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Images taken by aircraft, intelligence-gathering satellites and commercial remote-sensing spacecraft are fueling an intensive study of the intriguing oddity. But whether the anomaly is some geological quirk of nature, playful shadows, a human-made structure of some sort, or simply nothing at all remains to be seen.
Whatever it is, the anomaly of interest rests at 15,300 feet (4,663 meters) on the northwest corner of Mount Ararat, and is nearly submerged in glacial ice. It would be easy to call it merely a strange rock formation.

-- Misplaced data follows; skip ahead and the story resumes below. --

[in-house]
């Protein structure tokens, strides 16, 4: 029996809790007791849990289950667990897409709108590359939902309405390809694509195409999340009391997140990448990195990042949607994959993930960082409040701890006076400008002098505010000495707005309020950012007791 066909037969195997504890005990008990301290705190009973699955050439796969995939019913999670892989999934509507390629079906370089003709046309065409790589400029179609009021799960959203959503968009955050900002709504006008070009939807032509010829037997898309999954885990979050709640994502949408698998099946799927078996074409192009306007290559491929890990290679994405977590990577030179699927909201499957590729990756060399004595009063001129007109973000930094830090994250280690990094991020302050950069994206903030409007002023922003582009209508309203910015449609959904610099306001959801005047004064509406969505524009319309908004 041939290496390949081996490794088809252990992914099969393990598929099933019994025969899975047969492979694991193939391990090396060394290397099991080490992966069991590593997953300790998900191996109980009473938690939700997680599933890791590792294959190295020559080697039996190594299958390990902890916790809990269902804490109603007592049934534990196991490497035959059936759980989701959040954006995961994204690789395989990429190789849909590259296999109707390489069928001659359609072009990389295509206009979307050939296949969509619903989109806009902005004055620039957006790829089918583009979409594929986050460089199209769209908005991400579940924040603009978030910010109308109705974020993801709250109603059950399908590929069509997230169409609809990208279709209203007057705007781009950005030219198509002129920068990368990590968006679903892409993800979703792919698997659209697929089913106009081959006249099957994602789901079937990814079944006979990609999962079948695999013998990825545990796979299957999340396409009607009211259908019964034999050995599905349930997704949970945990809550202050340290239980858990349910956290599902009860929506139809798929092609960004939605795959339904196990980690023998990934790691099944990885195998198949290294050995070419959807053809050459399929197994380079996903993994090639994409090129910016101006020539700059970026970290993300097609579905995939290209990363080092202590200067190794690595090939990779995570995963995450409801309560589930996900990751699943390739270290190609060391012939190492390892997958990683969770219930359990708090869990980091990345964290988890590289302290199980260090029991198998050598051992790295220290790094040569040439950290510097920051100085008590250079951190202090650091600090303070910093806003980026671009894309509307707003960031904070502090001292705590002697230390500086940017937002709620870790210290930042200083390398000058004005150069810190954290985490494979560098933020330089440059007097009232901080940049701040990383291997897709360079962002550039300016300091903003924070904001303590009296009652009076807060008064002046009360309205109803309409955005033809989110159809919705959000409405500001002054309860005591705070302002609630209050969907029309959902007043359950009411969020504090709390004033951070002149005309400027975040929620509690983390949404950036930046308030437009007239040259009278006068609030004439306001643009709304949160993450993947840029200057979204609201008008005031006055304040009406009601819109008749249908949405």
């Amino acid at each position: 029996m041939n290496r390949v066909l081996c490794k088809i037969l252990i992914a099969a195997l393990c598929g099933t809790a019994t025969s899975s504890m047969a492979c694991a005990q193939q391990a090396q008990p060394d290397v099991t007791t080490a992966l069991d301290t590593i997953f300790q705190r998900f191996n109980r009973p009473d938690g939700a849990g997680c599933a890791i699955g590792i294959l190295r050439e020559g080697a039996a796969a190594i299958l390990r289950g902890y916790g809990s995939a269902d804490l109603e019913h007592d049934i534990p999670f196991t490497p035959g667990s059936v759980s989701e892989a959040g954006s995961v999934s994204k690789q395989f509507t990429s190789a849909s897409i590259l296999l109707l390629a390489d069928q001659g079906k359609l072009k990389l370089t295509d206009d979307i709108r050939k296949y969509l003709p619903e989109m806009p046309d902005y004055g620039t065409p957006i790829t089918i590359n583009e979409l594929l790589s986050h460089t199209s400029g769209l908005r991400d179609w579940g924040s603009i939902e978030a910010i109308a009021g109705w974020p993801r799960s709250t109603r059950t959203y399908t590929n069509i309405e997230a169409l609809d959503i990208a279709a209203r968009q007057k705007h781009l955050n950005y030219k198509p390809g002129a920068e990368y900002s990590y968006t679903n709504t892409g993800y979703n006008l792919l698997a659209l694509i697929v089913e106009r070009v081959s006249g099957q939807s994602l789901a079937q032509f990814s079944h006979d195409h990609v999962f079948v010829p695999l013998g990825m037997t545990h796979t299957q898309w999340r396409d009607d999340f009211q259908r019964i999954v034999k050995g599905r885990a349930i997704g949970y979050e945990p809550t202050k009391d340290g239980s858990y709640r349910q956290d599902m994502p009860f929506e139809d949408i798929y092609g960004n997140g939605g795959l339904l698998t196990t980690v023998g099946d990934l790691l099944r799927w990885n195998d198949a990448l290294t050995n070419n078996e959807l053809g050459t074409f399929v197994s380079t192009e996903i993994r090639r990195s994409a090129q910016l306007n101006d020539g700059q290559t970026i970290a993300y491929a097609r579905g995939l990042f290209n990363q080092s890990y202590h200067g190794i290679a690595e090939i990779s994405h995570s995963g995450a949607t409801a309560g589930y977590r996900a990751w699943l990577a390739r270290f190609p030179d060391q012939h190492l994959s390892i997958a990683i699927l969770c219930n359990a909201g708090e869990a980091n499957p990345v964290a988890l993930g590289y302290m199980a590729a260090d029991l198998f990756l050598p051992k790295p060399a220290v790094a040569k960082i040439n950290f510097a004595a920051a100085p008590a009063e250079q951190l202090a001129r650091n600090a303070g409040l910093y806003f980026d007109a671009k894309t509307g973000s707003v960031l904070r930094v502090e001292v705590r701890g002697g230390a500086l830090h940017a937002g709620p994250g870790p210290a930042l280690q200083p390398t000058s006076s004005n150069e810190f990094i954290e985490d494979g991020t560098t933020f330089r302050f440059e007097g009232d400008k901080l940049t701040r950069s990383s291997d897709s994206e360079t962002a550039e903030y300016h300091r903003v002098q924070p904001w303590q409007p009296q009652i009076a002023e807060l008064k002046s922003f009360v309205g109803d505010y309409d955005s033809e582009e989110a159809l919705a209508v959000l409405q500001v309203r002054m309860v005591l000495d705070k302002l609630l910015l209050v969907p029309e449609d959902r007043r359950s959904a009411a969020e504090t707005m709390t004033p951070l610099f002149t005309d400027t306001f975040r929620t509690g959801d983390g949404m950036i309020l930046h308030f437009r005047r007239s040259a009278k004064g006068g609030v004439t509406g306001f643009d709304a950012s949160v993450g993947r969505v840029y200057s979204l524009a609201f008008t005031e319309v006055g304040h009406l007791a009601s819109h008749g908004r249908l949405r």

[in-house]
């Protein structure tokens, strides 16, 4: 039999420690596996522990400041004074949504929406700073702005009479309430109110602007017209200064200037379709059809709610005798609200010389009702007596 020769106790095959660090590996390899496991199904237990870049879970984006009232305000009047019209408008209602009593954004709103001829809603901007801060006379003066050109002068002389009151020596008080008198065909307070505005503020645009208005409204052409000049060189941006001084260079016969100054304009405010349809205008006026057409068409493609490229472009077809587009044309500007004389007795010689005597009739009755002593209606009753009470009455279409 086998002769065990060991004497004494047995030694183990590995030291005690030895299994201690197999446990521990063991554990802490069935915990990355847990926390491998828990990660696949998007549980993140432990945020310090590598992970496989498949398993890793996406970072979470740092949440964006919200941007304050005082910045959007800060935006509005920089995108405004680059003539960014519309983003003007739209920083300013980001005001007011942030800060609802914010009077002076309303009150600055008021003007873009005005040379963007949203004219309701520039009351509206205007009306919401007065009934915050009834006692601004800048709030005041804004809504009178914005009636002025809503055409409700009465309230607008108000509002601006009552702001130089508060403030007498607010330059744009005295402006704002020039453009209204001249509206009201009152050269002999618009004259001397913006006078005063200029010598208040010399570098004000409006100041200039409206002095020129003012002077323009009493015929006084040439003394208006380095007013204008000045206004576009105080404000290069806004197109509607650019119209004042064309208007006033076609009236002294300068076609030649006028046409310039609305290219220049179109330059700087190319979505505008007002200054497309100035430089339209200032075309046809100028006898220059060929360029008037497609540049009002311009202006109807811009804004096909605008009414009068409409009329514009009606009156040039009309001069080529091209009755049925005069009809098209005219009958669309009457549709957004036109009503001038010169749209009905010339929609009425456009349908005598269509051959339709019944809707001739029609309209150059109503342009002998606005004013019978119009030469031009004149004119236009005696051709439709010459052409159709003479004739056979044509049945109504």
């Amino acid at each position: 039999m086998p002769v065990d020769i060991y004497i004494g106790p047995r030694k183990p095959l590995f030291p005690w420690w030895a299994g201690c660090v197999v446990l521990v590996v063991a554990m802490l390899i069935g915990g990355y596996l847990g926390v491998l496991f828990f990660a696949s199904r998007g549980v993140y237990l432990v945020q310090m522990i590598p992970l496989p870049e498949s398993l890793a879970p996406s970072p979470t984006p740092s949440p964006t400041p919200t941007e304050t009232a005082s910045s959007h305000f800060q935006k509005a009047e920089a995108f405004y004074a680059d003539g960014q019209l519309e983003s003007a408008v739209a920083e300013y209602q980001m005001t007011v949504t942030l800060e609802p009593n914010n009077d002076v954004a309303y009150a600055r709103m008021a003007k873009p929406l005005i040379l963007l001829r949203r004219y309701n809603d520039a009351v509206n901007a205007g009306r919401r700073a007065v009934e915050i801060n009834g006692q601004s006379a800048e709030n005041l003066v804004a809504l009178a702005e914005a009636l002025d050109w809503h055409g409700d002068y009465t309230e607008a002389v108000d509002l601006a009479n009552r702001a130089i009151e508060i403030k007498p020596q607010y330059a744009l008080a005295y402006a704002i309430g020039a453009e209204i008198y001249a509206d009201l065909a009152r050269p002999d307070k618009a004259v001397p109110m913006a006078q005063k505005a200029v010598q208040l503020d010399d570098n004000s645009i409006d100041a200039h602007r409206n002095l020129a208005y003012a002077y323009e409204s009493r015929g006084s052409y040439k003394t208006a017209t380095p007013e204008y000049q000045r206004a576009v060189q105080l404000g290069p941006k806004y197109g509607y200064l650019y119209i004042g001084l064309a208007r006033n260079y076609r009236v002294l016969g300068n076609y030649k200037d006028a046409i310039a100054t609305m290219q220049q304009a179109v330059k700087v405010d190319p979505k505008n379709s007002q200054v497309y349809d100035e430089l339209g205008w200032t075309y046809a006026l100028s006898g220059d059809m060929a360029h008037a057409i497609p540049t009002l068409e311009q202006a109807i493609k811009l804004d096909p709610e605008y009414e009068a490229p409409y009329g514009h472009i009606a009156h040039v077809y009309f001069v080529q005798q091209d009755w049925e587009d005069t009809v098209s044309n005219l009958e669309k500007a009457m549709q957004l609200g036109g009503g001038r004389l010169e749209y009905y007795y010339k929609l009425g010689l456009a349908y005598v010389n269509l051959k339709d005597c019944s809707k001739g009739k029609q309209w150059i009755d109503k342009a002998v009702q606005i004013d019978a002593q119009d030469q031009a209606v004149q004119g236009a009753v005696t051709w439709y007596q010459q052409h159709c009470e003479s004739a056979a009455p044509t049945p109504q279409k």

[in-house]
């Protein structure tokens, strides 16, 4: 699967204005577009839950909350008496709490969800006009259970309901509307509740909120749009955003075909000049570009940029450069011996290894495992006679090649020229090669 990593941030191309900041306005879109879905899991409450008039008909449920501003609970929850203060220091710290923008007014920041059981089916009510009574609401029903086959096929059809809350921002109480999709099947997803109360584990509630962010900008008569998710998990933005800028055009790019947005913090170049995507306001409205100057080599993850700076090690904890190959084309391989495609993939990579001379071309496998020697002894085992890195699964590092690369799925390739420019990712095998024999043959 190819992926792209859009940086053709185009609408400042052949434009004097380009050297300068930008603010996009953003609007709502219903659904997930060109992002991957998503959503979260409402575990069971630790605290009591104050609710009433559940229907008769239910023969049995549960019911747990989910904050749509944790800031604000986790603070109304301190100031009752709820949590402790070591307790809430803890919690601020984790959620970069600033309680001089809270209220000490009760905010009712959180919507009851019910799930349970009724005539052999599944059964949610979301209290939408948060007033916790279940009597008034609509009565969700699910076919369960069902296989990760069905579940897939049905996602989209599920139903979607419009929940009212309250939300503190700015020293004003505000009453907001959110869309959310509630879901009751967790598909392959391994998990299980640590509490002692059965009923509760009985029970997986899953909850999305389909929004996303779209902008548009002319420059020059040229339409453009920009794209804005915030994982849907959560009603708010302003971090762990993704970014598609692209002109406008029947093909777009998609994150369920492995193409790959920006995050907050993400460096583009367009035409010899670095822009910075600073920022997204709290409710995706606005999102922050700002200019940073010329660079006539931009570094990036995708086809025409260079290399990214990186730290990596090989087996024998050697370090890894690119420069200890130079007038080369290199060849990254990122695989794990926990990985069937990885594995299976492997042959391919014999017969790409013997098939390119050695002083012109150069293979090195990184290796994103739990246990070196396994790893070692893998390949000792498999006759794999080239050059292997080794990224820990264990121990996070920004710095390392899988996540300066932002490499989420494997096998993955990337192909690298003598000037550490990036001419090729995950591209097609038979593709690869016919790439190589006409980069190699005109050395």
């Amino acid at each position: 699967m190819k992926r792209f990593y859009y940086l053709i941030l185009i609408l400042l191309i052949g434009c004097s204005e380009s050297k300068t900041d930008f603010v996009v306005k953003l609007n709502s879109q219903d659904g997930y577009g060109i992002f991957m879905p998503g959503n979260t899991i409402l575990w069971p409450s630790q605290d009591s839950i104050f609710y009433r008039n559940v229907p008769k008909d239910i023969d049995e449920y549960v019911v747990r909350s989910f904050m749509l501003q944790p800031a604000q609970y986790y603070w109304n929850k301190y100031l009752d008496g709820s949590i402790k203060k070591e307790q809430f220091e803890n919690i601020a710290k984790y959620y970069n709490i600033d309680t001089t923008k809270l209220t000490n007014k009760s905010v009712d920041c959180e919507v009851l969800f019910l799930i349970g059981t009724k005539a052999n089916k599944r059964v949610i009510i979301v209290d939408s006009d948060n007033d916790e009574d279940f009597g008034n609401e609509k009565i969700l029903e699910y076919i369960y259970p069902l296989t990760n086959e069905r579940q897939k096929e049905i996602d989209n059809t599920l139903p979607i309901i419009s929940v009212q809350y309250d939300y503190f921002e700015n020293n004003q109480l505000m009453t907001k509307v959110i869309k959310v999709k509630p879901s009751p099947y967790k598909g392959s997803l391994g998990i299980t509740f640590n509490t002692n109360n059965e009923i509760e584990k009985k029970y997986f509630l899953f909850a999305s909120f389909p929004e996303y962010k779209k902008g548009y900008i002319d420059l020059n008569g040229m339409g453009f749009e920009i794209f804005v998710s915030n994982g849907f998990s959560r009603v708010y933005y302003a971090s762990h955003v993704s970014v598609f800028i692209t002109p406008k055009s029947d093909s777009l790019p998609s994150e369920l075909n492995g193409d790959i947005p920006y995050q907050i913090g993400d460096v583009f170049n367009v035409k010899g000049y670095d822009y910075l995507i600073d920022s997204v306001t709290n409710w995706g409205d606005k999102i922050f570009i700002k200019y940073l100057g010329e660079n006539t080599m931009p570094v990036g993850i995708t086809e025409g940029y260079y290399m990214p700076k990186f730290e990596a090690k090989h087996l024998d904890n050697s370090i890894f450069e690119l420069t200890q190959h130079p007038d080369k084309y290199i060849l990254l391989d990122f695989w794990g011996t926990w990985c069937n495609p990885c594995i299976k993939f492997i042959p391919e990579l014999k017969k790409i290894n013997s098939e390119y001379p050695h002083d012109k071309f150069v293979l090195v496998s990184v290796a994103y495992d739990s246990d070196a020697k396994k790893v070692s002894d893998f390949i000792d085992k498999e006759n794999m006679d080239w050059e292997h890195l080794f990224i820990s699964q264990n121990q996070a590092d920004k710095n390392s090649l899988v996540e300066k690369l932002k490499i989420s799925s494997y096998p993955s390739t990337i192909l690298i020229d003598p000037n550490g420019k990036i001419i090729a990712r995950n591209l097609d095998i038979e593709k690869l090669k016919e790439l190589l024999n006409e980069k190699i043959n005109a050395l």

"I'm calling this my satellite archeology project," Taylor said. It's an effort that has now included use of QuickBird, GeoEye's Ikonos spacecraft, Canada's Radarsat 1, as well as declassified aerial and satellite images taken by the various U.S. intelligence agencies.